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Sparkling

Sparkling

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Spanish Sparkling Wine


History of Champagne and Cava

The origin of Champagne goes all the way back to Roman times, although at the time it was not known as champagne. The name champagne, taken form the French region with the same name, started to be used in the 15th century in Paris. Something worth mentioning, is that the highly appreciated beverage we know today, actually comes from a problem faced, at the moment white wine was being bottled before the fermentation was completed. The fermentation continued in the bottle and produced bubbles which made the corks pop out. This wine became very popular in The United Kingdom, and it was this fame that originated the champagne. As major milestones in the evolution of this sparkling beverage, is inevitable to mention the contributions by the monk Dom Perignon, who introduced a similar cork to the one used today and worked on the selection of the grape. The first champagne labels started to arise at the beginning of the 17th century. Currently, champagne has a controlled denomination of origin (DOC,) and buying champagne is, as a consequence, a reason to celebrate.

Parallel to champagne, cava is a Spanish sparkling wine from the Catalonian district of Penedés, however it is also produced in other regions of Spain. The first references of cava are found in mid-19th century, and the way to elaborate cava at that moment was not different from that of champagne. But due to chance, the phylloxera plague that affected Penedés in 1887, ended the grape harvest, and was the reason for the introduction of other kinds of native grapes that would give cava its definite personality. The regulatory council for cava was formed in 1972, after a conflict emerged with the champagne denomination of origin. Spanish cava can be considered the Spanish alternative to French champagne.

 

Elaboration of Cava and Champagne

The process of elaboration followed by the different champagne and cava labels are similar, and it is based on the champenoise method. The fundamental differences between the two kinds of sparkling wines lie on the grapes, on one hand for champagne, chardonnay and pinot noir grapes are used, on the other hand for cava, subirat or malvasía and chardonnay are used. In PaladarPlus we mainly work with two kids of grapes: Macabeo, widely used in Rioja(DO,) which provides sweetness and perfume; and Xarel-lo, which provides body and structure. In the case of cava, grapes from varieties such as; garnacha, trepat, monastrell or pinot noir, are also used.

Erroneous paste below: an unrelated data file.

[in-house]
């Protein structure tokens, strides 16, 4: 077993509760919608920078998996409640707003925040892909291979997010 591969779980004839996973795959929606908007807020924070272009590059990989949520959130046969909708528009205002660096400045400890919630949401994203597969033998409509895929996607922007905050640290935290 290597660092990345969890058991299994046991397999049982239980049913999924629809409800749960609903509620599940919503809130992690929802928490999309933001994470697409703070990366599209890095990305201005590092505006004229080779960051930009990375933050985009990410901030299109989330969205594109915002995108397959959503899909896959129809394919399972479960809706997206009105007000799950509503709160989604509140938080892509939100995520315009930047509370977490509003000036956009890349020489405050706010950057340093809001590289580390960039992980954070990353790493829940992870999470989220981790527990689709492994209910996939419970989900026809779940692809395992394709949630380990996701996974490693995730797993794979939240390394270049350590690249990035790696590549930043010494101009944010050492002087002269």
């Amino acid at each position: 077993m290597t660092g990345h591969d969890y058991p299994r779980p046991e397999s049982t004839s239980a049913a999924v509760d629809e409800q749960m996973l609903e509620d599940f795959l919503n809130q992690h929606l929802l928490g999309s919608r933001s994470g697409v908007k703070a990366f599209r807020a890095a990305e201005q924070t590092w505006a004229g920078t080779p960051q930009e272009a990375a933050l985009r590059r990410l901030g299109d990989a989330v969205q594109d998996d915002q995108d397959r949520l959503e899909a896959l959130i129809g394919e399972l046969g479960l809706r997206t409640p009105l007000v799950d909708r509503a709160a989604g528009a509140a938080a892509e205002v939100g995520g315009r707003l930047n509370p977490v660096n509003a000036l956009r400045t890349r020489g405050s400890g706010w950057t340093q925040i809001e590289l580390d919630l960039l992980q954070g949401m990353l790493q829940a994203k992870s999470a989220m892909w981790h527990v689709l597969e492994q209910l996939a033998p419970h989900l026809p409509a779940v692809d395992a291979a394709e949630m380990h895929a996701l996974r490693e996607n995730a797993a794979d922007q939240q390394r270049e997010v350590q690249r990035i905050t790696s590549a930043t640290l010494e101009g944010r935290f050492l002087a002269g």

The process of elaboration includes a first stage of fermentation in cask, similar to any other kind of wine. At the end of this first stage, a mix of yeasts and sugar is added to the cask, with the purpose of activating the second fermentation which happens in the bottle with the liberation of carbon dioxide, and originates the bubbles. After a process of clarification and sediment removal, the expedition liquor is added. The liquor is a mix of good quality aguardiente (hard distilled liquor) and sugar. The quantity of sugar will determine if champagne or cava brut, dry or sweet, or any of the intermediate varieties is obtained.

 

Pairing suggestions

Buying champagne or cava is usually associated to an special toast to celebrate. However in modern cuisine, there are numerous pairing suggestions, which amplify noticeably the possibilities of consumption of these appreciated beverages. There are many options, and they mainly depend on the sugar content in either champagne or cava. It is possible to find successful combinations with desserts, pastas, salads, fish and meat.

Cava brut is probably the most versatile and ideal to drink with appetizers such as finger food, nuts, cheese or cured ham. People who love these sparkling wines, can find delicious combinations with all kinds of grilled meat. If they are seasoned, champagne brut reserve is a total success.

A rosé cava is always pleasant with desserts and specifically with fresh fruit, to which it provides a very special glamour touch.

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Sparkling.

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